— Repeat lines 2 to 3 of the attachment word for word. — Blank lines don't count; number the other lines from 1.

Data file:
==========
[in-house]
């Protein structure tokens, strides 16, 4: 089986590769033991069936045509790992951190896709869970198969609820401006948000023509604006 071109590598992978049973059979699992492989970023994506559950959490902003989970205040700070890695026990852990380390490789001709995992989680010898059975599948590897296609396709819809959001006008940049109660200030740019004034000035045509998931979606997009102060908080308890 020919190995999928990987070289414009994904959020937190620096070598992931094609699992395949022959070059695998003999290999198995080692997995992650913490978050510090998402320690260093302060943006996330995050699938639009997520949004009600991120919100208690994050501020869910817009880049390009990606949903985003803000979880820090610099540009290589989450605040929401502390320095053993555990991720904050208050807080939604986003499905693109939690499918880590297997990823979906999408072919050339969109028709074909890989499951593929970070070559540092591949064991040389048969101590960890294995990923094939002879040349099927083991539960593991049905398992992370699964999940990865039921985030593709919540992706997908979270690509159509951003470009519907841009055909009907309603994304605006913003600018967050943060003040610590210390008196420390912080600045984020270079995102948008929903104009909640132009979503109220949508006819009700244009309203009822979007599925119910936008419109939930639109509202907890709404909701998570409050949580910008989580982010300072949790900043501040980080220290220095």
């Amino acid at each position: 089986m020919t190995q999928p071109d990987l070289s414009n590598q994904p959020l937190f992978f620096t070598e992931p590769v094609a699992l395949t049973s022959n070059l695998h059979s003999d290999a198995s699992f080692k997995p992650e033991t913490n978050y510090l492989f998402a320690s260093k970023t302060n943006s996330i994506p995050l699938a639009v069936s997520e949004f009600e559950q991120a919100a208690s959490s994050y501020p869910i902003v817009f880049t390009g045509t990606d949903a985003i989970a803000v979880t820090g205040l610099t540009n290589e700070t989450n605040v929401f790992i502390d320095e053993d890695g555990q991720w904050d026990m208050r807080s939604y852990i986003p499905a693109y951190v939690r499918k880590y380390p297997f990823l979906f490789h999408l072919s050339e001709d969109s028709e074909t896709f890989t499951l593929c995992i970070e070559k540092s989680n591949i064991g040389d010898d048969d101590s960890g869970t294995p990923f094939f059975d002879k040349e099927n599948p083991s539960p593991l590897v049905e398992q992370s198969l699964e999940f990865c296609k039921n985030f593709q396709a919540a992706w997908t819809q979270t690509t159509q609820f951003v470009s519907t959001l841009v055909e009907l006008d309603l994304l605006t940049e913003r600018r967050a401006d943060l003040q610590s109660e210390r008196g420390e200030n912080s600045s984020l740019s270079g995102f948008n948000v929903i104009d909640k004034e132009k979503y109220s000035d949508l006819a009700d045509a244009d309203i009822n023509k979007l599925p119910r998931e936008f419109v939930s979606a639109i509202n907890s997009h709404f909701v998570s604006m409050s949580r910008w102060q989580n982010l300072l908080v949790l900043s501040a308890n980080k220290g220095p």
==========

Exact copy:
């Protein structure tokens, strides 16, 4: 089986590769033991069936045509790992951190896709869970198969609820401006948000023509604006 071109590598992978049973059979699992492989970023994506559950959490902003989970205040700070890695026990852990380390490789001709995992989680010898059975599948590897296609396709819809959001006008940049109660200030740019004034000035045509998931979606997009102060908080308890 020919190995999928990987070289414009994904959020937190620096070598992931094609699992395949022959070059695998003999290999198995080692997995992650913490978050510090998402320690260093302060943006996330995050699938639009997520949004009600991120919100208690994050501020869910817009880049390009990606949903985003803000979880820090610099540009290589989450605040929401502390320095053993555990991720904050208050807080939604986003499905693109939690499918880590297997990823979906999408072919050339969109028709074909890989499951593929970070070559540092591949064991040389048969101590960890294995990923094939002879040349099927083991539960593991049905398992992370699964999940990865039921985030593709919540992706997908979270690509159509951003470009519907841009055909009907309603994304605006913003600018967050943060003040610590210390008196420390912080600045984020270079995102948008929903104009909640132009979503109220949508006819009700244009309203009822979007599925119910936008419109939930639109509202907890709404909701998570409050949580910008989580982010300072949790900043501040980080220290220095």
């Amino acid at each position: 089986m020919t190995q999928p071109d990987l070289s414009n590598q994904p959020l937190f992978f620096t070598e992931p590769v094609a699992l395949t049973s022959n070059l695998h059979s003999d290999a198995s699992f080692k997995p992650e033991t913490n978050y510090l492989f998402a320690s260093k970023t302060n943006s996330i994506p995050l699938a639009v069936s997520e949004f009600e559950q991120a919100a208690s959490s994050y501020p869910i902003v817009f880049t390009g045509t990606d949903a985003i989970a803000v979880t820090g205040l610099t540009n290589e700070t989450n605040v929401f790992i502390d320095e053993d890695g555990q991720w904050d026990m208050r807080s939604y852990i986003p499905a693109y951190v939690r499918k880590y380390p297997f990823l979906f490789h999408l072919s050339e001709d969109s028709e074909t896709f890989t499951l593929c995992i970070e070559k540092s989680n591949i064991g040389d010898d048969d101590s960890g869970t294995p990923f094939f059975d002879k040349e099927n599948p083991s539960p593991l590897v049905e398992q992370s198969l699964e999940f990865c296609k039921n985030f593709q396709a919540a992706w997908t819809q979270t690509t159509q609820f951003v470009s519907t959001l841009v055909e009907l006008d309603l994304l605006t940049e913003r600018r967050a401006d943060l003040q610590s109660e210390r008196g420390e200030n912080s600045s984020l740019s270079g995102f948008n948000v929903i104009d909640k004034e132009k979503y109220s000035d949508l006819a009700d045509a244009d309203i009822n023509k979007l599925p119910r998931e936008f419109v939930s979606a639109i509202n907890s997009h709404f909701v998570s604006m409050s949580r910008w102060q989580n982010l300072l908080v949790l900043s501040a308890n980080k220290g220095p």